(Refiles to clarify first paragraph, add percentage gain)
Britain's FTSE has underperformed Germany's DAX by a margin of around 10 percent since the start of the year, according to the relative performance indicator - a trend which BNP Paribas reckons could reverse in case of a shock in oil prices.
The 30-strong DAX features no oil companies, while the FTSE includes international energy majors such as BP and Royal Dutch Shell.
"It (the DAX) is largely export driven and is highly sensitive to global growth. In the case of an oil price shock, economists will soon be downgrading their growth forecasts, which in our view will have a significant impact on German companies," BNP strategists say in a note.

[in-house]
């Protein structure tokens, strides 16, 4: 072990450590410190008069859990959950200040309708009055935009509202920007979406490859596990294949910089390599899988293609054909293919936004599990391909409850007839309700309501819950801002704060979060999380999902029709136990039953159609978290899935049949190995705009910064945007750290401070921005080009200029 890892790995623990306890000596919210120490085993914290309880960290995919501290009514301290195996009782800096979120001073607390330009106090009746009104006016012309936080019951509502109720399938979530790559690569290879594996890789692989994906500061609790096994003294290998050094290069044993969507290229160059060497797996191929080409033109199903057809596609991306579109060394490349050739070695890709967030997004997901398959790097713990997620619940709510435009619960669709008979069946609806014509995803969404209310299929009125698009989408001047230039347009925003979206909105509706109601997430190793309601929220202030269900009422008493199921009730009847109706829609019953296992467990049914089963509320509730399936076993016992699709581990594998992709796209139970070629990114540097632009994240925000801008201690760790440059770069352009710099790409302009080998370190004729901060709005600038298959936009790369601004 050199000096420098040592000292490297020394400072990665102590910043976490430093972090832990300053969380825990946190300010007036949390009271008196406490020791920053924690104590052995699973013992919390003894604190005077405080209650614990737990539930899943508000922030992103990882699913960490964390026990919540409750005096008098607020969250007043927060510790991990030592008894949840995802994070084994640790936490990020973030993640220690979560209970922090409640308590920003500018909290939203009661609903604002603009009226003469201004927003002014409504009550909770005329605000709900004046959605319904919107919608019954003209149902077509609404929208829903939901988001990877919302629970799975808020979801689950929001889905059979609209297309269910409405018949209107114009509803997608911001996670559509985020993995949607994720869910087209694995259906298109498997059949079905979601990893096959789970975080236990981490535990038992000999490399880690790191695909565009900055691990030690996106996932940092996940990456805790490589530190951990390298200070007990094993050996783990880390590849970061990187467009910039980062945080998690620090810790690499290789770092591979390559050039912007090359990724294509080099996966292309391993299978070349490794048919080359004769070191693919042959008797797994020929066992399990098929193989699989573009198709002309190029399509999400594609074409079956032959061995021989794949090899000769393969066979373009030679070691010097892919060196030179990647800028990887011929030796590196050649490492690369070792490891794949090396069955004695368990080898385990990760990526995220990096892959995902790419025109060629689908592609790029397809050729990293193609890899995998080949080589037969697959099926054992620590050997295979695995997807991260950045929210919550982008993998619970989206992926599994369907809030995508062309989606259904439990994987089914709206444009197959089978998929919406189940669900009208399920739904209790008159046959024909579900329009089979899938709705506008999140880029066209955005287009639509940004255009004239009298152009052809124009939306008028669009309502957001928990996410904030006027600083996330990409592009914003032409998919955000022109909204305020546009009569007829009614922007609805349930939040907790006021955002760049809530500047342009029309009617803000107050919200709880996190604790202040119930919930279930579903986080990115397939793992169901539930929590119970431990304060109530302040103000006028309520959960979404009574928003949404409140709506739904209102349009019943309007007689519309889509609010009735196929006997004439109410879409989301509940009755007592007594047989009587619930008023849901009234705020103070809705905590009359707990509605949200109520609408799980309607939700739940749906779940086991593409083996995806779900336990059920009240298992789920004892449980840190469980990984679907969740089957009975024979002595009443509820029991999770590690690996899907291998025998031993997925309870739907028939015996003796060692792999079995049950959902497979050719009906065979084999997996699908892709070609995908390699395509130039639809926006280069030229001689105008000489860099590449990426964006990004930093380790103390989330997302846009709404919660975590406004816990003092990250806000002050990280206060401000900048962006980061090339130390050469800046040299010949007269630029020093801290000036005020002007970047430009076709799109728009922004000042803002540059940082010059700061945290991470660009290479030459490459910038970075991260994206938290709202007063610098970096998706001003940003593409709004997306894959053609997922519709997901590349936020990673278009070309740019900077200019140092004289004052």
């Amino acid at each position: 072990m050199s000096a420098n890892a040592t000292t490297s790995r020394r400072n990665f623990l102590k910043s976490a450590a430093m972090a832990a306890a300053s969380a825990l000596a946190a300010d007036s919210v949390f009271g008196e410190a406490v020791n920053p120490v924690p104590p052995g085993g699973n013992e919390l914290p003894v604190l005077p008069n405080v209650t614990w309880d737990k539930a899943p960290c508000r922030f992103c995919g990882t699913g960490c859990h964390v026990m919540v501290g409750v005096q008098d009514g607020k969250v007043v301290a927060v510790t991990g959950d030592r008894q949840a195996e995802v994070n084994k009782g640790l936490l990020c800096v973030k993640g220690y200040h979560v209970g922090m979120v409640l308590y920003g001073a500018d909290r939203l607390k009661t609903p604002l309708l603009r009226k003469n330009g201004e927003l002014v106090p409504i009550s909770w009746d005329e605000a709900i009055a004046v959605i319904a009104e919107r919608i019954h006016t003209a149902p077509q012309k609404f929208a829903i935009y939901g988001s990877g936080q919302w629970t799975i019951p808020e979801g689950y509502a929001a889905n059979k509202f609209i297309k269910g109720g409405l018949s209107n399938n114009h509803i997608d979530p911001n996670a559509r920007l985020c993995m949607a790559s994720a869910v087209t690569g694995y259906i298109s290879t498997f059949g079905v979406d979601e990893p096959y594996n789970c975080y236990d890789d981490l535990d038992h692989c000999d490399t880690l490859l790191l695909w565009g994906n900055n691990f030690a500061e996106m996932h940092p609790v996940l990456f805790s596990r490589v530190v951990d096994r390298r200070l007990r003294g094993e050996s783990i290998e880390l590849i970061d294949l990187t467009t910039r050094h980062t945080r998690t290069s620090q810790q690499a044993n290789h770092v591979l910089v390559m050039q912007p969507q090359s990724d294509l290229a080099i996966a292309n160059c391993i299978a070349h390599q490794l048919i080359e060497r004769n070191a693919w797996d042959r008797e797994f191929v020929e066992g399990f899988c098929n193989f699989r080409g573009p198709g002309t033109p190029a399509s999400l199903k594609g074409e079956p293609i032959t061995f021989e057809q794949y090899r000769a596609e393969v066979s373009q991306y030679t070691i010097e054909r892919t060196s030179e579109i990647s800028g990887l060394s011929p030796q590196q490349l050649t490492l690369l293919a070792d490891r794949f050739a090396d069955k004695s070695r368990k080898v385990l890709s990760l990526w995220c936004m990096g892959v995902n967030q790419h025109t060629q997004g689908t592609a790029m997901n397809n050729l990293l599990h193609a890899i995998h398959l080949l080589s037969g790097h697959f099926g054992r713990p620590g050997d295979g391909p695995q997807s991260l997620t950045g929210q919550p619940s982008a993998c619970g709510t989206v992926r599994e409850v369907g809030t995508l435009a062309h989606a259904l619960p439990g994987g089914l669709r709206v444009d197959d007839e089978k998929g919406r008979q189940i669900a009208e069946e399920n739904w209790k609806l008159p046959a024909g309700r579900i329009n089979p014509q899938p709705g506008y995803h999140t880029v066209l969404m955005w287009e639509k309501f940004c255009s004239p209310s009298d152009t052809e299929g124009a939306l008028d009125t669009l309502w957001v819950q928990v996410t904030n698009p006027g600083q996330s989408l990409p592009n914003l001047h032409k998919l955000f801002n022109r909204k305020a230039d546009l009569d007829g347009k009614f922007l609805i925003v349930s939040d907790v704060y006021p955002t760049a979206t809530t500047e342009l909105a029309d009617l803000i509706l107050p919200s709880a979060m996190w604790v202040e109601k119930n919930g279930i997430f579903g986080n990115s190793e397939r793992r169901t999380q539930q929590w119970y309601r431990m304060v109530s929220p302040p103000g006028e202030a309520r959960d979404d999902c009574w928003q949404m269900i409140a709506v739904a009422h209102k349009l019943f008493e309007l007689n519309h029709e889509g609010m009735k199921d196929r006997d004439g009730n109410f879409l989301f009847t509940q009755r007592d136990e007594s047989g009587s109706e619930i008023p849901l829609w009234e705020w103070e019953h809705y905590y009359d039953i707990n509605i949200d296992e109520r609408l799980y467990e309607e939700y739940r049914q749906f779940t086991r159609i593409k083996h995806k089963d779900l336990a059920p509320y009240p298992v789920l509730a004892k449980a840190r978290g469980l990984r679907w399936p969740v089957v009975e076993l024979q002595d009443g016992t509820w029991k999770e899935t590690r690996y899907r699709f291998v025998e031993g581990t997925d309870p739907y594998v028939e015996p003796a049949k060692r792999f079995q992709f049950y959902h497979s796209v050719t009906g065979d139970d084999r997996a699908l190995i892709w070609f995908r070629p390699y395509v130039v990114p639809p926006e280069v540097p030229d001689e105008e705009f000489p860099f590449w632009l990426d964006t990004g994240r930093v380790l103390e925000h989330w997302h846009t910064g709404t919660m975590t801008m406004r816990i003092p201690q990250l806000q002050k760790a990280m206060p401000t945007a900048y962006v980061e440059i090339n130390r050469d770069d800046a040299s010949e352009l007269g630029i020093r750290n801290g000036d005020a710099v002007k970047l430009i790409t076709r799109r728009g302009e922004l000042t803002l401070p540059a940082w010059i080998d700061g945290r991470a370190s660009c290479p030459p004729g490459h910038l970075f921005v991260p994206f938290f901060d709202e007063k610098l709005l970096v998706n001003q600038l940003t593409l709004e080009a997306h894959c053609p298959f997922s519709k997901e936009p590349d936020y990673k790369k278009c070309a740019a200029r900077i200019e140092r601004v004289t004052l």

"FTSE 100 index is more defensive than the DAX, but also yields a higher weight in energy and materials ... During the oil price shock in 2008, the FTSE outperformed the DAX by 15 percent."
They recommend hedging against any potential oil price shock by buying September 2012 DAX puts and selling equivalent puts on the FTSE 100.
"A put versus put trade for the FTSE to outperform the DAX is an efficient format to protect against both a beta driven pull-back and thematic rotation."
Since the start of 2012, the DAX has gained 16 percent, and the FTSE is up 5 percent.
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